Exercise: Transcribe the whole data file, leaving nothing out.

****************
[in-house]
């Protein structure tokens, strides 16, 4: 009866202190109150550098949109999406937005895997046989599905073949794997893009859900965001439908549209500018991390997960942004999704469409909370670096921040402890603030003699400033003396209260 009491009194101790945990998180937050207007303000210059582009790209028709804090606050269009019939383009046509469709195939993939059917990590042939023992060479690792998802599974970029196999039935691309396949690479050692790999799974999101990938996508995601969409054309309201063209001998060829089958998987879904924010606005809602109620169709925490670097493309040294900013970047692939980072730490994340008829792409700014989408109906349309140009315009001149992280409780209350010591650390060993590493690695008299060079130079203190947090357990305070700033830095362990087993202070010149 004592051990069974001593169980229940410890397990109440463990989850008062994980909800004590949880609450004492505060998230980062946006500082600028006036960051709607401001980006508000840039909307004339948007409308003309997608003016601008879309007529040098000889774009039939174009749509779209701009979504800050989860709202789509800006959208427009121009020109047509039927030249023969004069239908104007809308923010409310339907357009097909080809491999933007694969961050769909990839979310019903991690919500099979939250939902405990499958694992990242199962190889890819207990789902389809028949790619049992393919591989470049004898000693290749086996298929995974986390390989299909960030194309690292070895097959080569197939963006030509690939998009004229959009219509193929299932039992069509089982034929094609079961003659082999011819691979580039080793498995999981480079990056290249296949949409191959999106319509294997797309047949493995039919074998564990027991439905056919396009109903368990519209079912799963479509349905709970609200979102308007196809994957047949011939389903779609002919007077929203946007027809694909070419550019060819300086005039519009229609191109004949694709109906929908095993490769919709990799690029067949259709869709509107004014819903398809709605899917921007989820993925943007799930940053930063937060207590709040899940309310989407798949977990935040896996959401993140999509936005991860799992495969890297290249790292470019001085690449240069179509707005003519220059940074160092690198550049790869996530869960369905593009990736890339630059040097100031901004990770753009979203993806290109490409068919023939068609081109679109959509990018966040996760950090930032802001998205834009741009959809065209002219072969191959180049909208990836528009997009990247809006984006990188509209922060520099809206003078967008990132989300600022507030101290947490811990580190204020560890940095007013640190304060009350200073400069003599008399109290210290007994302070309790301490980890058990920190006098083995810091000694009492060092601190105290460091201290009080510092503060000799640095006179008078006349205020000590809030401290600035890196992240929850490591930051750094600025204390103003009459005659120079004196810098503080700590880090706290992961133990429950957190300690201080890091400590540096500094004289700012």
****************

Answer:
[in-house]
């Protein structure tokens, strides 16, 4: 009866202190109150550098949109999406937005895997046989599905073949794997893009859900965001439908549209500018991390997960942004999704469409909370670096921040402890603030003699400033003396209260 009491009194101790945990998180937050207007303000210059582009790209028709804090606050269009019939383009046509469709195939993939059917990590042939023992060479690792998802599974970029196999039935691309396949690479050692790999799974999101990938996508995601969409054309309201063209001998060829089958998987879904924010606005809602109620169709925490670097493309040294900013970047692939980072730490994340008829792409700014989408109906349309140009315009001149992280409780209350010591650390060993590493690695008299060079130079203190947090357990305070700033830095362990087993202070010149 004592051990069974001593169980229940410890397990109440463990989850008062994980909800004590949880609450004492505060998230980062946006500082600028006036960051709607401001980006508000840039909307004339948007409308003309997608003016601008879309007529040098000889774009039939174009749509779209701009979504800050989860709202789509800006959208427009121009020109047509039927030249023969004069239908104007809308923010409310339907357009097909080809491999933007694969961050769909990839979310019903991690919500099979939250939902405990499958694992990242199962190889890819207990789902389809028949790619049992393919591989470049004898000693290749086996298929995974986390390989299909960030194309690292070895097959080569197939963006030509690939998009004229959009219509193929299932039992069509089982034929094609079961003659082999011819691979580039080793498995999981480079990056290249296949949409191959999106319509294997797309047949493995039919074998564990027991439905056919396009109903368990519209079912799963479509349905709970609200979102308007196809994957047949011939389903779609002919007077929203946007027809694909070419550019060819300086005039519009229609191109004949694709109906929908095993490769919709990799690029067949259709869709509107004014819903398809709605899917921007989820993925943007799930940053930063937060207590709040899940309310989407798949977990935040896996959401993140999509936005991860799992495969890297290249790292470019001085690449240069179509707005003519220059940074160092690198550049790869996530869960369905593009990736890339630059040097100031901004990770753009979203993806290109490409068919023939068609081109679109959509990018966040996760950090930032802001998205834009741009959809065209002219072969191959180049909208990836528009997009990247809006984006990188509209922060520099809206003078967008990132989300600022507030101290947490811990580190204020560890940095007013640190304060009350200073400069003599008399109290210290007994302070309790301490980890058990920190006098083995810091000694009492060092601190105290460091201290009080510092503060000799640095006179008078006349205020000590809030401290600035890196992240929850490591930051750094600025204390103003009459005659120079004196810098503080700590880090706290992961133990429950957190300690201080890091400590540096500094004289700012």